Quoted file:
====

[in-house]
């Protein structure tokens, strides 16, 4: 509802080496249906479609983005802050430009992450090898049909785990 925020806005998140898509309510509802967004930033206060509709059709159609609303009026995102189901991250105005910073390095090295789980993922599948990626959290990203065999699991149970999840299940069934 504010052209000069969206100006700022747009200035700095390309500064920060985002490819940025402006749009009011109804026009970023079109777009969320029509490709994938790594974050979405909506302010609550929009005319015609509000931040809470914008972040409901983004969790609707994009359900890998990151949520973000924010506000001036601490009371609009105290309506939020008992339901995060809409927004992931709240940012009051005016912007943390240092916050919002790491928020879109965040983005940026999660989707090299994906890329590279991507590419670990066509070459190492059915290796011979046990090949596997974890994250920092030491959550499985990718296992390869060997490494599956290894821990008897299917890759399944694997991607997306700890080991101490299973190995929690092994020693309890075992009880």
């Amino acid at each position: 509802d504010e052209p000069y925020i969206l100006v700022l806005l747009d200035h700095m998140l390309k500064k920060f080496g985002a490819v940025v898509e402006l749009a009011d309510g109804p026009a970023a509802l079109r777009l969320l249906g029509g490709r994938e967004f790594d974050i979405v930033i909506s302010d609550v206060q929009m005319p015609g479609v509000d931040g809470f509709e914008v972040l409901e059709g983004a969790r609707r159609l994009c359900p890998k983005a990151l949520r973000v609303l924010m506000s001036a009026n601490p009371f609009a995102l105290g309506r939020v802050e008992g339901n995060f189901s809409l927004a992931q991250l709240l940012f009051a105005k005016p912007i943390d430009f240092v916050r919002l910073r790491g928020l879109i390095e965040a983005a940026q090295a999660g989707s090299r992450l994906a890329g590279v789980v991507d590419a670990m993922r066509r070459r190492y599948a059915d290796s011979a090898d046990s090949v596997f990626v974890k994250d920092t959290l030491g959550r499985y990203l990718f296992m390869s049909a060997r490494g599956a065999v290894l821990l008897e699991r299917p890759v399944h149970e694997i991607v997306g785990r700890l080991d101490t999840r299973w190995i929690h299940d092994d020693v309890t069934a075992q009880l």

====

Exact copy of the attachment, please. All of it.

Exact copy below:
[in-house]
């Protein structure tokens, strides 16, 4: 509802080496249906479609983005802050430009992450090898049909785990 925020806005998140898509309510509802967004930033206060509709059709159609609303009026995102189901991250105005910073390095090295789980993922599948990626959290990203065999699991149970999840299940069934 504010052209000069969206100006700022747009200035700095390309500064920060985002490819940025402006749009009011109804026009970023079109777009969320029509490709994938790594974050979405909506302010609550929009005319015609509000931040809470914008972040409901983004969790609707994009359900890998990151949520973000924010506000001036601490009371609009105290309506939020008992339901995060809409927004992931709240940012009051005016912007943390240092916050919002790491928020879109965040983005940026999660989707090299994906890329590279991507590419670990066509070459190492059915290796011979046990090949596997974890994250920092030491959550499985990718296992390869060997490494599956290894821990008897299917890759399944694997991607997306700890080991101490299973190995929690092994020693309890075992009880």
């Amino acid at each position: 509802d504010e052209p000069y925020i969206l100006v700022l806005l747009d200035h700095m998140l390309k500064k920060f080496g985002a490819v940025v898509e402006l749009a009011d309510g109804p026009a970023a509802l079109r777009l969320l249906g029509g490709r994938e967004f790594d974050i979405v930033i909506s302010d609550v206060q929009m005319p015609g479609v509000d931040g809470f509709e914008v972040l409901e059709g983004a969790r609707r159609l994009c359900p890998k983005a990151l949520r973000v609303l924010m506000s001036a009026n601490p009371f609009a995102l105290g309506r939020v802050e008992g339901n995060f189901s809409l927004a992931q991250l709240l940012f009051a105005k005016p912007i943390d430009f240092v916050r919002l910073r790491g928020l879109i390095e965040a983005a940026q090295a999660g989707s090299r992450l994906a890329g590279v789980v991507d590419a670990m993922r066509r070459r190492y599948a059915d290796s011979a090898d046990s090949v596997f990626v974890k994250d920092t959290l030491g959550r499985y990203l990718f296992m390869s049909a060997r490494g599956a065999v290894l821990l008897e699991r299917p890759v399944h149970e694997i991607v997306g785990r700890l080991d101490t999840r299973w190995i929690h299940d092994d020693v309890t069934a075992q009880l």